I'm missing something here with range vs. xrange

Discussion in 'Python' started by Joe Goldthwaite, Dec 6, 2007.

  1. I've been playing with Python a bit. Doing little performance benchmarks and
    working with Psyco. It's been fun and I've been learning a lot. For
    example, in a previous post, I was looking for a way to dynamically add new
    runtime function to a class. Martin told me to use a class instance
    variable instead. It turns out that's faster than hard coding a list of
    functions. Thanks Martin.

    I read that the range function builds a list and that xrange returns an
    iterator and is therefore more efficient. In my testing, they both come out
    to almost exactly the same performance wise. Did something get changed in
    Python 2.4 to make them identical? I searched the web but couldn't find
    anything that would account for the similarities.
     
    Joe Goldthwaite, Dec 6, 2007
    #1
    1. Advertisements

  2. Joe Goldthwaite wrote:
    > I read that the range function builds a list and that xrange
    > returns an iterator and is therefore more efficient.


    This is generally not true.

    > In my testing, they both come out to almost exactly the same
    > performance wise. Did something get changed in Python 2.4 to make
    > them identical?


    No. Try again with a list of length 10000000.

    Regards,


    Björn

    --
    BOFH excuse #359:

    YOU HAVE AN I/O ERROR -> Incompetent Operator error
     
    Bjoern Schliessmann, Dec 6, 2007
    #2
    1. Advertisements

  3. Joe Goldthwaite

    Chris Mellon Guest

    On Dec 7, 2007 3:08 PM, Joe Goldthwaite <> wrote:
    > Here's the simple benchmark;
    >
    > start = time.time()
    > for x in xrange(3):
    > for y in xrange(10000000):
    > pass
    > print 'xRange %s' % (time.time() - start)
    >
    > start = time.time()
    > for x in range(3):
    > for y in range(10000000):
    > pass
    > print 'Range %s' % (time.time() - start)
    >
    > Here's what I get;
    >
    > xRange 92.5529999733
    > Range 95.2669999599
    >
    > Not a lot of difference. Range is slower but not by much. I know that range
    > builds
    > a list then iterates through it. I thought that xrange just kept a counter
    > that was
    > incremented and returned with each call. No list was ever created. If that's
    > true
    > (and I guess it's not), xrange would be much faster than range. It seems
    > almost
    > identical. Given the amount of performance difference, I don't see why
    > xrange even
    > exists.
    >


    You can't imagine why someone might prefer an iterative solution over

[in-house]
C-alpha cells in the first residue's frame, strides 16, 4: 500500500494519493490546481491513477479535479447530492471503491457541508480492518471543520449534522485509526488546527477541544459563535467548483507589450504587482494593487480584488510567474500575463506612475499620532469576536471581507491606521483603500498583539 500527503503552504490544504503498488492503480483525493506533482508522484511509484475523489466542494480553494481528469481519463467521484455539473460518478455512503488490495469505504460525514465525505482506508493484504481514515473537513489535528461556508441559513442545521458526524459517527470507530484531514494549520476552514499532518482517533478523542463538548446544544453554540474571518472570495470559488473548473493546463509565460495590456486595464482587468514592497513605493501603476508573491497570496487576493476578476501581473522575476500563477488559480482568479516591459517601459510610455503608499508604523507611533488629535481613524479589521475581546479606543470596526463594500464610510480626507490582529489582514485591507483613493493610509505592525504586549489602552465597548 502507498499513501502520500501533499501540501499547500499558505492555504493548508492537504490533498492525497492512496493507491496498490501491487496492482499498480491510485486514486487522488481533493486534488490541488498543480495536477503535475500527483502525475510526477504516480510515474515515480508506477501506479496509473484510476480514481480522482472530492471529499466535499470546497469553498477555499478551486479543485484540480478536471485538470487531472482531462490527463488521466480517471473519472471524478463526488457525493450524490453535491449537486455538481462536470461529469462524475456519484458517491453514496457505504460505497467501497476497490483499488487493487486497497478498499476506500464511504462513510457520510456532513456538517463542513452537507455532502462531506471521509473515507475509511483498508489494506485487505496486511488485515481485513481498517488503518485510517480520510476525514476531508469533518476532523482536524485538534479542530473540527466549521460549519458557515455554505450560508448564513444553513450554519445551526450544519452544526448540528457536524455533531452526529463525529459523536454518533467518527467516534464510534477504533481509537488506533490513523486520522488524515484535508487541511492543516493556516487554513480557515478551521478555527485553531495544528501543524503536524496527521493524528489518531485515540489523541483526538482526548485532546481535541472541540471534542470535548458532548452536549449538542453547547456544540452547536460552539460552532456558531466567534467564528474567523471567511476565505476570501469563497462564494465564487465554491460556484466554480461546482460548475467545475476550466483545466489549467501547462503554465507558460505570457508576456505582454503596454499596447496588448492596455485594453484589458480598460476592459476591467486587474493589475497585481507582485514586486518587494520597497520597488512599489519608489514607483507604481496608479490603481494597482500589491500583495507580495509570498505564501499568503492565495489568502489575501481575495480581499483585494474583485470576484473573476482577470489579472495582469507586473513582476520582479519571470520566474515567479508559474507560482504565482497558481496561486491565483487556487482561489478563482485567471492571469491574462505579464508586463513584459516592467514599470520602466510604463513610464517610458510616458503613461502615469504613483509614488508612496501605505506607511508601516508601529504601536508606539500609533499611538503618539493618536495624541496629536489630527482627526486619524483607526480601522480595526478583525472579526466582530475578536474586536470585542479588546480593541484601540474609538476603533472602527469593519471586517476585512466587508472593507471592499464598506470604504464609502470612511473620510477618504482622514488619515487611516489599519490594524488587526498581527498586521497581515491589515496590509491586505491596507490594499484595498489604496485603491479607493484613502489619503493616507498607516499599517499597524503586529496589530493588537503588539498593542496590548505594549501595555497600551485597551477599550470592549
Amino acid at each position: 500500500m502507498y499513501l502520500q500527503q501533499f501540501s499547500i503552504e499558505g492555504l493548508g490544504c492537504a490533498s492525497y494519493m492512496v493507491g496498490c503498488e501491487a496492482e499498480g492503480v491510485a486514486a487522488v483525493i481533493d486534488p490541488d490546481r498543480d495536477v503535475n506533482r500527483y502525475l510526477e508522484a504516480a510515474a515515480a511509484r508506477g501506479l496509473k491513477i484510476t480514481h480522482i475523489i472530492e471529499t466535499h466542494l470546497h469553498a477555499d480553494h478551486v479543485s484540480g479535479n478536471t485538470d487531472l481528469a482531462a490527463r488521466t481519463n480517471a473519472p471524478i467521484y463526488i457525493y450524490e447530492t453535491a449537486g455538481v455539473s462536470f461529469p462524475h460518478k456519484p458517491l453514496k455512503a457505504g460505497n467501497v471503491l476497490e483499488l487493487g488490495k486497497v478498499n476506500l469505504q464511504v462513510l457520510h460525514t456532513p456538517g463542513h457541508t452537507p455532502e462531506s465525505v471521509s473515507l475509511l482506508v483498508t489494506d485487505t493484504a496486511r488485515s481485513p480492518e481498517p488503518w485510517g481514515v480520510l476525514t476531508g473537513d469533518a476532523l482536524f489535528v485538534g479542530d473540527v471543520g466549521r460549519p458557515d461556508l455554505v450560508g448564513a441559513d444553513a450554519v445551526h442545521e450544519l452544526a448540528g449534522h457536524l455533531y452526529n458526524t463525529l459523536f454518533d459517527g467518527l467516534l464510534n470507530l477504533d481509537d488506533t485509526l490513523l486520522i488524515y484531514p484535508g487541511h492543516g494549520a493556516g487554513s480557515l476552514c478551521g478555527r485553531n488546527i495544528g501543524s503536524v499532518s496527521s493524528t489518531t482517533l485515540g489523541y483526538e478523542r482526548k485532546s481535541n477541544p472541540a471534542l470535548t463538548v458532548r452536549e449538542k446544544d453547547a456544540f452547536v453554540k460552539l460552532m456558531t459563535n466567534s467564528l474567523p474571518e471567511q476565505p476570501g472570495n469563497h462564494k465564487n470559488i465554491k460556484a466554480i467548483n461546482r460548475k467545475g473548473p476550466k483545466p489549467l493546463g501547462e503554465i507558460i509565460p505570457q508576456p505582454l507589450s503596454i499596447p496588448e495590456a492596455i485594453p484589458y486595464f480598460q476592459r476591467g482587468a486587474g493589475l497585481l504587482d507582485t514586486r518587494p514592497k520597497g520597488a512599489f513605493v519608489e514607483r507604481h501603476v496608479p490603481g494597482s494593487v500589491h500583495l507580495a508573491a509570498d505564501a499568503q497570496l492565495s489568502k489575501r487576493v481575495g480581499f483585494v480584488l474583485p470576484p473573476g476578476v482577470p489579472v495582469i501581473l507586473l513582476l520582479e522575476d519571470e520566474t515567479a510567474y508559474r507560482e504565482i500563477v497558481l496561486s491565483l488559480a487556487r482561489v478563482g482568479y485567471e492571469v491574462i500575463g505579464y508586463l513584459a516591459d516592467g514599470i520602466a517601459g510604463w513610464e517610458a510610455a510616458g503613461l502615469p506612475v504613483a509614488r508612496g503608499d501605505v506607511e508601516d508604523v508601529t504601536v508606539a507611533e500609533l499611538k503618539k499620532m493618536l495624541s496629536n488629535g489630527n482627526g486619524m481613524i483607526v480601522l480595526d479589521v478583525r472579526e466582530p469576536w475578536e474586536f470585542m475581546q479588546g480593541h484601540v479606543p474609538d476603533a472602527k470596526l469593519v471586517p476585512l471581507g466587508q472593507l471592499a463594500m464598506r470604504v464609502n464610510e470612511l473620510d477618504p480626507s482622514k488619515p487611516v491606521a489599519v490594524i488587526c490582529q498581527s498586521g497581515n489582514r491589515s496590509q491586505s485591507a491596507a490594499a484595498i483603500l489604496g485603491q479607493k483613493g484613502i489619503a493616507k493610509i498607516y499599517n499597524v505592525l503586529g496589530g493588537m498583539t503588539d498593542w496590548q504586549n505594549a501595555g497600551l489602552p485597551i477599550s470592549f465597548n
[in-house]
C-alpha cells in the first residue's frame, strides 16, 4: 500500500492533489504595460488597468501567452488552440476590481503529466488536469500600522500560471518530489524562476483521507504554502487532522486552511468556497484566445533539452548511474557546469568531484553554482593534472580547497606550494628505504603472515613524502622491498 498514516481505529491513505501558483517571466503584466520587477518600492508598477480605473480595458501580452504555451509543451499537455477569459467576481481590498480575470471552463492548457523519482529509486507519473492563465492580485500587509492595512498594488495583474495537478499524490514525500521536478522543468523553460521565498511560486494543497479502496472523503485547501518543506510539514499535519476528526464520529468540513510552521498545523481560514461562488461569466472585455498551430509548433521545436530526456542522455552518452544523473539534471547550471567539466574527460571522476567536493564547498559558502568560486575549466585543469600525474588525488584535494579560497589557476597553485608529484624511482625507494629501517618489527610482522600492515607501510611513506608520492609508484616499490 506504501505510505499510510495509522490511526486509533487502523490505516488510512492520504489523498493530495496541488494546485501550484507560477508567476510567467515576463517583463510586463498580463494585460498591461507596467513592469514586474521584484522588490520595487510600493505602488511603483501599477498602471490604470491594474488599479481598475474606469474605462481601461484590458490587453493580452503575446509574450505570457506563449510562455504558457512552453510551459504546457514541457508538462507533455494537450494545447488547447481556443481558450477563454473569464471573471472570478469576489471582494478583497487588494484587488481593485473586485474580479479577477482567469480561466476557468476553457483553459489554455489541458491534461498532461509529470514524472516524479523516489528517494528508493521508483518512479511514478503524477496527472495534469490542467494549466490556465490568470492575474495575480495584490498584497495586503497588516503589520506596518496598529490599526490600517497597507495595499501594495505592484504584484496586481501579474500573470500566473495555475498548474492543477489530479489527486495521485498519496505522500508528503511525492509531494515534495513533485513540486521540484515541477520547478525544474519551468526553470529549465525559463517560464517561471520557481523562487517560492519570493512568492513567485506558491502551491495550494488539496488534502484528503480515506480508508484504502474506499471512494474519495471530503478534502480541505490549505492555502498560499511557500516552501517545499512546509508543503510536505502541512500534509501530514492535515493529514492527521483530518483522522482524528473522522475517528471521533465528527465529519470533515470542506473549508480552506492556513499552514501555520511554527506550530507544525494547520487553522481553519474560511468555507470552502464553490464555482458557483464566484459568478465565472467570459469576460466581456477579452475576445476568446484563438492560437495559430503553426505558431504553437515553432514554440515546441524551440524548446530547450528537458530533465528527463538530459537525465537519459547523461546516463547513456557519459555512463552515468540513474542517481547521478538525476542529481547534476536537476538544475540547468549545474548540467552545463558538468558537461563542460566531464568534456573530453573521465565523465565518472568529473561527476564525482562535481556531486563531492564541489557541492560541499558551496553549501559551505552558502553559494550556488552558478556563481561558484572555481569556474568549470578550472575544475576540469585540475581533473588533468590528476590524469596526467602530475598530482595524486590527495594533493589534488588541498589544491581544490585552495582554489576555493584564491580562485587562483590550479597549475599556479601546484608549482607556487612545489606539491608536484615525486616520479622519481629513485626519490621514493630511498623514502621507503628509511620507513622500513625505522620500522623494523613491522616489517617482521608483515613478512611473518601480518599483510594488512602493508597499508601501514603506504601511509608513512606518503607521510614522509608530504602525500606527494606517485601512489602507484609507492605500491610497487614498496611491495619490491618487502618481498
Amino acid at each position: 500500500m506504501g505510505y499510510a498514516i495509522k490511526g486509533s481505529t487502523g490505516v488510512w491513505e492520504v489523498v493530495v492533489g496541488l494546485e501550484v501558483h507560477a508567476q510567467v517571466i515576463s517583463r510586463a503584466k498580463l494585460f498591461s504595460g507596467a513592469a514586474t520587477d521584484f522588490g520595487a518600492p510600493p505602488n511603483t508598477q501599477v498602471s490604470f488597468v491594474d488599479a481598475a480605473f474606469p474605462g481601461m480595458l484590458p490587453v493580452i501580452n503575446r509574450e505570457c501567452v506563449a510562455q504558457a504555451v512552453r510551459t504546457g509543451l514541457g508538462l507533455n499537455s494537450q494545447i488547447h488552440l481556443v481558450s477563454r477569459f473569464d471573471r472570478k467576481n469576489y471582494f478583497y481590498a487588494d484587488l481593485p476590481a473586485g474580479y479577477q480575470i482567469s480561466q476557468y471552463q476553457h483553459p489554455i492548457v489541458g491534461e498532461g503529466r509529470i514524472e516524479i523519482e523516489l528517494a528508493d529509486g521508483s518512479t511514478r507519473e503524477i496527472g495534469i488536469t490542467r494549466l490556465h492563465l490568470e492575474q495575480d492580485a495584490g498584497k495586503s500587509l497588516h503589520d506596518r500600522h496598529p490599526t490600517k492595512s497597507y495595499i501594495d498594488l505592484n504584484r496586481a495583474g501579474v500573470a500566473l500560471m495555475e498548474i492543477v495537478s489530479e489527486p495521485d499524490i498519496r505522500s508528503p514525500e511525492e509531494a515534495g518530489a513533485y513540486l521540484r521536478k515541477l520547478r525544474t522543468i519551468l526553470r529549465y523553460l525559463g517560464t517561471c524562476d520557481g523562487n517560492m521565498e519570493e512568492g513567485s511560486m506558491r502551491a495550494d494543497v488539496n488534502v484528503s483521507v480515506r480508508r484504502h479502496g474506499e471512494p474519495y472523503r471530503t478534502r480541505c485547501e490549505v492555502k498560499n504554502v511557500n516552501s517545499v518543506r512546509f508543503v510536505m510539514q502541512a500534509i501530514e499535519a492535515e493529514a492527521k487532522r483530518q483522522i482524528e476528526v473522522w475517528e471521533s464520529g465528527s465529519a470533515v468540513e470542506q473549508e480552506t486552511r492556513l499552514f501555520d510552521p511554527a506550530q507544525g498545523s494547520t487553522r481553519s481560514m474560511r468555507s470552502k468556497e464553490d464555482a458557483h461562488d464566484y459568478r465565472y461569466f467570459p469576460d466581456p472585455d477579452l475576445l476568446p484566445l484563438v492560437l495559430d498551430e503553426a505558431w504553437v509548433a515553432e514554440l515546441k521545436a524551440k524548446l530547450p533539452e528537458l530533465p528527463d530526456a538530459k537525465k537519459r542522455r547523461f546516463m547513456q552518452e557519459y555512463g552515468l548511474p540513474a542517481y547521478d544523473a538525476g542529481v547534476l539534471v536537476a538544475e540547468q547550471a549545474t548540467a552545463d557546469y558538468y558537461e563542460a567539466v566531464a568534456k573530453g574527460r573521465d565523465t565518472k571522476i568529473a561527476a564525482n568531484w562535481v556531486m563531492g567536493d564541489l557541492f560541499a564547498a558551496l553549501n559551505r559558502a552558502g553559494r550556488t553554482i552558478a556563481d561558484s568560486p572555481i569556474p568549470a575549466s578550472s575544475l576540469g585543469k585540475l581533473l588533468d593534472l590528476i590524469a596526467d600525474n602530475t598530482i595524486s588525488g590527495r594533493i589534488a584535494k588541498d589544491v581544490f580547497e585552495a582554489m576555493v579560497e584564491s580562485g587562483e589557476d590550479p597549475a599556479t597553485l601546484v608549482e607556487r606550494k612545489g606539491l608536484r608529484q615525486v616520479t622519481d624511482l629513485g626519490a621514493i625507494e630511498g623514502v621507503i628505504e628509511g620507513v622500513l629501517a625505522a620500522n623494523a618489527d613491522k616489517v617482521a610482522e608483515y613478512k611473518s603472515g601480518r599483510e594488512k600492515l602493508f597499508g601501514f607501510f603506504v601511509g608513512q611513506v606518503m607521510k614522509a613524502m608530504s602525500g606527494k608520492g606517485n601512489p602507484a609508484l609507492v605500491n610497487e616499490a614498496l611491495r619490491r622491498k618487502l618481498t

a greedy one? Depending on the conditions, the cost of creating the
    list can be a greater or a lesser part of the total time spent. Actual
    iteration is essentially the same cost for both. Try looking at memory
    usage while you're running these tests.

    Here's my test results:
    C:\>python -m timeit "for x in range(10000000):pass"
    10 loops, best of 3: 593 msec per loop

    Memory usage (extremely rough, only for comparison purposes: 163 MB

    C:\>python -m timeit "for x in xrange(10000000):pass"
    10 loops, best of 3: 320 msec per loop

    Memory usage: just under 4MB

    You mentioned psyco in your original post, which has specific
    optimizations for range - I believe it allocates the entire list as an
    empty memory block, and then creates the integer objects yielded from
    the range lazily.

    C:\>python -m timeit "range(10000000)"
    10 loops, best of 3: 299 msec per loop

    C:\>python -m timeit -s "import psyco;psyco.full()" "range(10000000)"
    10 loops, best of 3: 0.0376 usec per loop
     
    Chris Mellon, Dec 7, 2007
    #3
    1. Advertisements

Want to reply to this thread or ask your own question?

It takes just 2 minutes to sign up (and it's free!). Just click the sign up button to choose a username and then you can ask your own questions on the forum.
Similar Threads
  1. Steve R. Hastings

    efficiency of range() and xrange() in for loops

    Steve R. Hastings, Apr 5, 2006, in forum: Python
    Replies:
    29
    Views:
    887
    Fredrik Lundh
    Apr 9, 2006
  2. stdazi

    why I don't like range/xrange

    stdazi, Feb 16, 2007, in forum: Python
    Replies:
    17
    Views:
    606
    Bruno Desthuilliers
    Feb 18, 2007
  3. Joe Goldthwaite
    Replies:
    4
    Views:
    379
    Carl Banks
    Dec 8, 2007
  4. harrismh777
    Replies:
    11
    Views:
    1,572
    Steven D'Aprano
    Aug 4, 2011
  5. Terry Reedy
    Replies:
    0
    Views:
    291
    Terry Reedy
    Nov 5, 2012
Loading...

Share This Page